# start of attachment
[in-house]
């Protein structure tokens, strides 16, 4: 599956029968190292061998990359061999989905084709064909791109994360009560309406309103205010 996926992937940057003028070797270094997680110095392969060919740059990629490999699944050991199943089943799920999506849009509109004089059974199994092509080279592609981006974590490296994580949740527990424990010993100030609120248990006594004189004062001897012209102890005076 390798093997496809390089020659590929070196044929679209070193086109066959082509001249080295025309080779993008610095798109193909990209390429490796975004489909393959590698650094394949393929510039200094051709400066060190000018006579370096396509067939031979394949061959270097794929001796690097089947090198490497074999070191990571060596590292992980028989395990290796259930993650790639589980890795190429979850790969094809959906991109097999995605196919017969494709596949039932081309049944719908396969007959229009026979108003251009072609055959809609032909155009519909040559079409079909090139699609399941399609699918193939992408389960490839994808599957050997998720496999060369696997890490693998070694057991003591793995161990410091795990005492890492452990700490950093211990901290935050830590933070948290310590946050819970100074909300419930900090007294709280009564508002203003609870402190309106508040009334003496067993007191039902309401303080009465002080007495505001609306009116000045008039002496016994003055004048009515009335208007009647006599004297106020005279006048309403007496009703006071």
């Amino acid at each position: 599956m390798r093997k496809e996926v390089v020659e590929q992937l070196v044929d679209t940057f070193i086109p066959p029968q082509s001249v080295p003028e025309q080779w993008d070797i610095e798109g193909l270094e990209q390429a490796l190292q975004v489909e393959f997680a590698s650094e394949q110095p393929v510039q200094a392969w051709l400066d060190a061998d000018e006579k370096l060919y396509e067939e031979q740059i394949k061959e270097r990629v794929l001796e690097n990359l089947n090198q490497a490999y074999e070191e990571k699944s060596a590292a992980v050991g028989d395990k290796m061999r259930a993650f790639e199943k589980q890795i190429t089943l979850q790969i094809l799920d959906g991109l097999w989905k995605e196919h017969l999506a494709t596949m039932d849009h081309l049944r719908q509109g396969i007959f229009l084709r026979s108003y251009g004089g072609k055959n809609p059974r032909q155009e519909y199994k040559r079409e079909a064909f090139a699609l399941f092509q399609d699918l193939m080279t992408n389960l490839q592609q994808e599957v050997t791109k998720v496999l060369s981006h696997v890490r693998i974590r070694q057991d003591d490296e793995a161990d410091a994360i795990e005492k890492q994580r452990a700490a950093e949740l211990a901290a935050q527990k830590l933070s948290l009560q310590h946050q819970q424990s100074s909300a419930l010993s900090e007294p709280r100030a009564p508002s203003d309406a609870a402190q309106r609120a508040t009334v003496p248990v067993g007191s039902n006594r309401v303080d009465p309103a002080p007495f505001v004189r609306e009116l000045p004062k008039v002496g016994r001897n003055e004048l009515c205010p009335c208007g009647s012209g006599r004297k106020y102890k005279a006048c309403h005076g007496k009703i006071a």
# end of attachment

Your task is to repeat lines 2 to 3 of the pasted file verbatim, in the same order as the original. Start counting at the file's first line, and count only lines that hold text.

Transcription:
């Protein structure tokens, strides 16, 4: 599956029968190292061998990359061999989905084709064909791109994360009560309406309103205010 996926992937940057003028070797270094997680110095392969060919740059990629490999699944050991199943089943799920999506849009509109004089059974199994092509080279592609981006974590490296994580949740527990424990010993100030609120248990006594004189004062001897012209102890005076 390798093997496809390089020659590929070196044929679209070193086109066959082509001249080295025309080779993008610095798109193909990209390429490796975004489909393959590698650094394949393929510039200094051709400066060190000018006579370096396509067939031979394949061959270097794929001796690097089947090198490497074999070191990571060596590292992980028989395990290796259930993650790639589980890795190429979850790969094809959906991109097999995605196919017969494709596949039932081309049944719908396969007959229009026979108003251009072609055959809609032909155009519909040559079409079909090139699609399941399609699918193939992408389960490839994808599957050997998720496999060369696997890490693998070694057991003591793995161990410091795990005492890492452990700490950093211990901290935050830590933070948290310590946050819970100074909300419930900090007294709280009564508002203003609870402190309106508040009334003496067993007191039902309401303080009465002080007495505001609306009116000045008039002496016994003055004048009515009335208007009647006599004297106020005279006048309403007496009703006071």
């Amino acid at each position: 599956m390798r093997k496809e996926v390089v020659e590929q992937l070196v044929d679209t940057f070193i086109p066959p029968q082509s001249v080295p003028e025309q080779w993008d070797i610095e798109g193909l270094e990209q390429a490796l190292q975004v489909e393959f997680a590698s650094e394949q110095p393929v510039q200094a392969w051709l400066d060190a061998d000018e006579k370096l060919y396509e067939e031979q740059i394949k061959e270097r990629v794929l001796e690097n990359l089947n090198q490497a490999y074999e070191e990571k699944s060596a590292a992980v050991g028989d395990k290796m061999r259930a993650f790639e199943k589980q890795i190429t089943l979850q790969i094809l799920d959906g991109l097999w989905k995605e196919h017969l999506a494709t596949m039932d849009h081309l049944r719908q509109g396969i007959f229009l084709r026979s108003y251009g004089g072609k055959n809609p059974r032909q155009e519909y199994k040559r079409e079909a064909f090139a699609l399941f092509q399609d699918l193939m080279t992408n389960l490839q592609q994808e599957v050997t791109k998720v496999l060369s981006h696997v890490r693998i974590r070694q057991d003591d490296e793995a161990d410091a994360i795990e005492k890492q994580r452990a700490a950093e949740l211990a901290a935050q527990k830590l933070s948290l009560q310590h946050q819970q424990s100074s909300a419930l010993s900090e007294p709280r100030a009564p508002s203003d309406a609870a402190q309106r609120a508040t009334v003496p248990v067993g007191s039902n006594r309401v303080d009465p309103a002080p007495f505001v004189r609306e009116l000045p004062k008039v002496g016994r001897n003055e004048l009515c205010p009335c208007g009647s012209g006599r004297k106020y102890k005279a006048c309403h005076g007496k009703i006071a």